Abstract: Titanium is the “wonder” metal, which makes sense as the material of choice for a wide variety of applications. However, because of its relatively high price- a result of extraction and processing costs- it is used basically only when it is the only choice; with the caveat that titanium has a bright “image” which can lead to use even when the economics are unfavorable. The major thrust in the area of titanium technology has been aimed at achieving cost reduction rather than developing alloys with enhanced properties. This paper will overview the potential areas which are amenable to cost reduction and present some applications of titanium and it’s alloys.
Abstract: The FFC-Cambridge process is a molten salt electrochemical deoxidation method that was invented at the Department of Materials Science and Metallurgy of the University of Cambridge one decade ago. It is a generic technology that allows the direct conversion of metal oxides into the corresponding metals through cathodic polarisation of the oxide in a molten salt electrolyte based on calcium chloride. The process is rather universal in its applicability, and numerous studies on metals, semimetals, alloys and intermetallics have since been performed at the place of its invention and worldwide. The electro-winning of titanium metal is a particularly rewarding target because of the disadvantages of the existing extraction methods. This article summarises the research work performed on the FFC-Cambridge process at the University of Cambridge and its industrial partners with a focus on the electro-winning of titanium metal from titanium dioxide. Topics addressed encompass the invention of the process, early proof-of-concept work, the identification of the reaction pathway, and the investigation and optimisation of the key process parameters. Also discussed are aspects of technology transfer and some of the development work undertaken to date.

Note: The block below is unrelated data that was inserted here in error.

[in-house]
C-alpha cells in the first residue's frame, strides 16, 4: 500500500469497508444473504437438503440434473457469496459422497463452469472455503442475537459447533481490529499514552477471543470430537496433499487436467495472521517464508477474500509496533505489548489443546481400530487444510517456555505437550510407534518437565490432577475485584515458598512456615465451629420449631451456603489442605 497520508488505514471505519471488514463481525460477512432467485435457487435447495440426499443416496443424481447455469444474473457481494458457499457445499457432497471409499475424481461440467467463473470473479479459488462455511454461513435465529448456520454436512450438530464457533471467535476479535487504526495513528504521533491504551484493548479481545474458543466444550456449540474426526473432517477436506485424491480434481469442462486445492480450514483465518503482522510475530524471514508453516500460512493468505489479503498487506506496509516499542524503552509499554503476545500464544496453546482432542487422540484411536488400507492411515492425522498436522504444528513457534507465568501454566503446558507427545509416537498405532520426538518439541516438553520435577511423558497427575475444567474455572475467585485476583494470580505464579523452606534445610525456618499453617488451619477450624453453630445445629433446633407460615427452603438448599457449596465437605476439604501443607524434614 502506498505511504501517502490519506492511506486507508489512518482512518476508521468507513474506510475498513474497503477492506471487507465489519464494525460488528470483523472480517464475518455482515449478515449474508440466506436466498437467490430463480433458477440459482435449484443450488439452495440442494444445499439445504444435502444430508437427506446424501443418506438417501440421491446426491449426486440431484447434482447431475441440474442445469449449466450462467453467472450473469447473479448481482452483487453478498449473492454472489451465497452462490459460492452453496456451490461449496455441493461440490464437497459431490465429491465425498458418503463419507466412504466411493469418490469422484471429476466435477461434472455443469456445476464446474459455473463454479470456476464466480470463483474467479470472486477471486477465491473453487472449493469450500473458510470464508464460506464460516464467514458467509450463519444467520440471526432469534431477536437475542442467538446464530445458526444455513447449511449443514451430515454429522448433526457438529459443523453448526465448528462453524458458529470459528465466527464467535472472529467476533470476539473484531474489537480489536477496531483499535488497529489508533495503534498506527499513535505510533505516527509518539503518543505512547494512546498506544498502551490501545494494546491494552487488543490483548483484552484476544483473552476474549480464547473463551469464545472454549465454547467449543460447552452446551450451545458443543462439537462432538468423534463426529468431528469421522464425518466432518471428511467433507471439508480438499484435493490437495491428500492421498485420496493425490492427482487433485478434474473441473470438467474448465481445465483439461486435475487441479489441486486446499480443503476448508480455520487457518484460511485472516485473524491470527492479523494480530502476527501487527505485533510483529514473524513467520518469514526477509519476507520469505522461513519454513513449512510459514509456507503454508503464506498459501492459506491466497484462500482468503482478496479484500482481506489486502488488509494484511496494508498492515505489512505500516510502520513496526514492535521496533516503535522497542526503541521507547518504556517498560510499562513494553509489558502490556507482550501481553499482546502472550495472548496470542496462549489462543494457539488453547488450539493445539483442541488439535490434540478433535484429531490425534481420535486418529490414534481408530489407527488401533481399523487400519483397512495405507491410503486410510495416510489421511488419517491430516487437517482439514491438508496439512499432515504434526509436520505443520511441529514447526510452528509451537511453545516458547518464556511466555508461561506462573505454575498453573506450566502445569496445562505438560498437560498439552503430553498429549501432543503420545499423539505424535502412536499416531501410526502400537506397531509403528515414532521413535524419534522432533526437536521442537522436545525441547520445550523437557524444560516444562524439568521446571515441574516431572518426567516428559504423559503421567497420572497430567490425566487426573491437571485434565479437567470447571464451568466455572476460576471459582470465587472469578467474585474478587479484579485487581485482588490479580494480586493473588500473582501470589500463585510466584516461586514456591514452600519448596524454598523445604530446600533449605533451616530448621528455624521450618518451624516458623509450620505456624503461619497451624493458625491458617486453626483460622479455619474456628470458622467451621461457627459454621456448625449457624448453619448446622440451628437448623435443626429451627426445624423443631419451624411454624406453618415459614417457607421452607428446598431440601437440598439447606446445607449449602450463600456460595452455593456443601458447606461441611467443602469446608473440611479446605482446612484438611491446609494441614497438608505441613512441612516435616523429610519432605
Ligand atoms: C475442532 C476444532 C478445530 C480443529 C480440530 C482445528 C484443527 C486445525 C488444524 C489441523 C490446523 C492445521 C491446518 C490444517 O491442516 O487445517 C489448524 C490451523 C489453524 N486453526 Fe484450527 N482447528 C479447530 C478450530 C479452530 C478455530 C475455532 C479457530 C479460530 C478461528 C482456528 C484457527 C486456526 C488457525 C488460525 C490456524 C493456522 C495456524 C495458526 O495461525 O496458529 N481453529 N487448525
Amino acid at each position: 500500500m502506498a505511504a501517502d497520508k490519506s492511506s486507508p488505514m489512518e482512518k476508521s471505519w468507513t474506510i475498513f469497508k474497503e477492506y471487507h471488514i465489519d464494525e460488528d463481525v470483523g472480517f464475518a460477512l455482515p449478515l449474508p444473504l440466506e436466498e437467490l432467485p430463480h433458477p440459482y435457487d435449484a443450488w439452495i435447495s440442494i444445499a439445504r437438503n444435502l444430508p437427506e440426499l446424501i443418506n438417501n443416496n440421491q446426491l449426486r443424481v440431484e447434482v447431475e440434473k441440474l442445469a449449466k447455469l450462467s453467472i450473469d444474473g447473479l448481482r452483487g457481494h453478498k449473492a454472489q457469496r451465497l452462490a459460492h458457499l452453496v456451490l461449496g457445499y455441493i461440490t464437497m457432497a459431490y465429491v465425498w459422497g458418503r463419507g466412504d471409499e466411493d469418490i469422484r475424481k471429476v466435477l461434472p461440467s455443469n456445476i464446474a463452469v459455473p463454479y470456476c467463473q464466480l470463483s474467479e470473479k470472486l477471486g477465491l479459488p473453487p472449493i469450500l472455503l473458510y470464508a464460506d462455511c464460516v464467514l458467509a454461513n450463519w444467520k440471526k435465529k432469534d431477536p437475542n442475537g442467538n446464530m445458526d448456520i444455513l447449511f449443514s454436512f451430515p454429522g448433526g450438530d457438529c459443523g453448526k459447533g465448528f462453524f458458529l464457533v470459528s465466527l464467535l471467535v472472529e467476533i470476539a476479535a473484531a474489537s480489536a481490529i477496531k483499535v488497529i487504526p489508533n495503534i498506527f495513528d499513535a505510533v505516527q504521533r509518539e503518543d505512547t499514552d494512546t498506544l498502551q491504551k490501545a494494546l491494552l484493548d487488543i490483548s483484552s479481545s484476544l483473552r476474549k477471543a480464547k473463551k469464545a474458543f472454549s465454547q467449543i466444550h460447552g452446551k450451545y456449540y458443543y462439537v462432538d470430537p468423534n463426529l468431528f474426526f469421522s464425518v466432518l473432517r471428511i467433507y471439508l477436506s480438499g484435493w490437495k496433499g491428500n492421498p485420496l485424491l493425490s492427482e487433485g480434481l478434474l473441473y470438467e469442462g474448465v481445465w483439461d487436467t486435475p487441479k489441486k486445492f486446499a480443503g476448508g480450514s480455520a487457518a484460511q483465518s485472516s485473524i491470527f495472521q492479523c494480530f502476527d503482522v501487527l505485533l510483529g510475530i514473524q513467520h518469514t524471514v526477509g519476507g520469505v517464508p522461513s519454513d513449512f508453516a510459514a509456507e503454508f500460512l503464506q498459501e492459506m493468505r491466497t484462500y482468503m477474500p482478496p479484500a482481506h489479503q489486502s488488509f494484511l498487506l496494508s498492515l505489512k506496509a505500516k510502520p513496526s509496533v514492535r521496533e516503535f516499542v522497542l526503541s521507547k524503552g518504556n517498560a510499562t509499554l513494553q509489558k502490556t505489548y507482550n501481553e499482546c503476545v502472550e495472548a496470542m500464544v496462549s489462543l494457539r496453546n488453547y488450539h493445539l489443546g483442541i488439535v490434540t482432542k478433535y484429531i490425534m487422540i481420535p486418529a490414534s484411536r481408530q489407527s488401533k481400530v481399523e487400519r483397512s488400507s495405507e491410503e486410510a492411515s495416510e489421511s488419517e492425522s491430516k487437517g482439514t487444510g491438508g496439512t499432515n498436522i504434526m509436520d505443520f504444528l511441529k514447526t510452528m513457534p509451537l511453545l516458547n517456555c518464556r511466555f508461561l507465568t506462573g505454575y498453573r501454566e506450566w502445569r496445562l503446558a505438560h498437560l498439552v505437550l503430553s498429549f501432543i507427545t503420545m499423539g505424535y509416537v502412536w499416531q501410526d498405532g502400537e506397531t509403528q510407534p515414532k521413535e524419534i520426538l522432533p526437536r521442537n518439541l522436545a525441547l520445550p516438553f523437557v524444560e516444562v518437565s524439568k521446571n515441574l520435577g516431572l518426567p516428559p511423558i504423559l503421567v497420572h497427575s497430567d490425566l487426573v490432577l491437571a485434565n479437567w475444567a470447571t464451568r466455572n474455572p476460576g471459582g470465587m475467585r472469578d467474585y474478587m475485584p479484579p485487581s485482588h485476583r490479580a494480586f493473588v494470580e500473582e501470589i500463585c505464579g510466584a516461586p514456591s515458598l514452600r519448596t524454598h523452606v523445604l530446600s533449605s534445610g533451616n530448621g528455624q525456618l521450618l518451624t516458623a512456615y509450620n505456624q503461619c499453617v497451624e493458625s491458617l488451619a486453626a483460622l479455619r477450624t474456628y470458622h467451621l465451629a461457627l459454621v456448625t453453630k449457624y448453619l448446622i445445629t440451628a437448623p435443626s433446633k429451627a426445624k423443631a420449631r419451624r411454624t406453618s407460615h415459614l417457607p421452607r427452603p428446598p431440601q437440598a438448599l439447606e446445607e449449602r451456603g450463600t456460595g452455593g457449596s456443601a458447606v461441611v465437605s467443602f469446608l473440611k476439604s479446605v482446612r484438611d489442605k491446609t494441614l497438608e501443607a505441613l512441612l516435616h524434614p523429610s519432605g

Abstract: Electrochemical methods and electrowinning of titanium have been promoted, unsuccessfully, for many years as a replacement for the current Kroll process, which has not achieved the same economies of scale as other light metals (eg. Al, Mg) have. One such method is the direct electrochemical reduction of titanium dioxide, which encompasses a range of processes involving the electrolysis of a molten salt and the subsequent reduction of titanium via the metal of the salt cation. Norsk Titanium AS, in a collaboration with Norsk Hydro, SINTEF, and NTNU through a Norwegian Research Council grant, has been actively involved in the development of such a process and the focus of this presentation is to give a summary of the research activities. Particular emphasis will be given to the fundamental reactions underlying the process.
Abstract: It has long been a goal to produce Ti Alloy powder directly to eliminate the standard processing of melting sponge, alloying, producing a billet/ingot and then reducing to powder by one of several techniques. The batch Kroll process where reaction occurs at the reactor wall interface from TiCl4 vapor and molten magnesium, limits the potential to directly form alloys. Any batch processing has the limitation of alloy compositional control from batch to batch. A unique continuous processing approach permits the gaseous mixing of chloride precursors with metallothermic reduction that directly produces an alloy powder in a size that is useable for standard powder metallurgy. Discussion will include producing Ti-6Al-4V and other alloy powder.
Abstract: The present work deals with the investigation of an electrolytic method for titanium production that uses TiO2 enriched titania slag as raw material. The process involves two steps: i) carbothermal reduction of the slag to form titanium oxycarbide powder; and ii) electrolysis in a molten chloride-based electrolyte using a titanium oxycarbide consumable anode.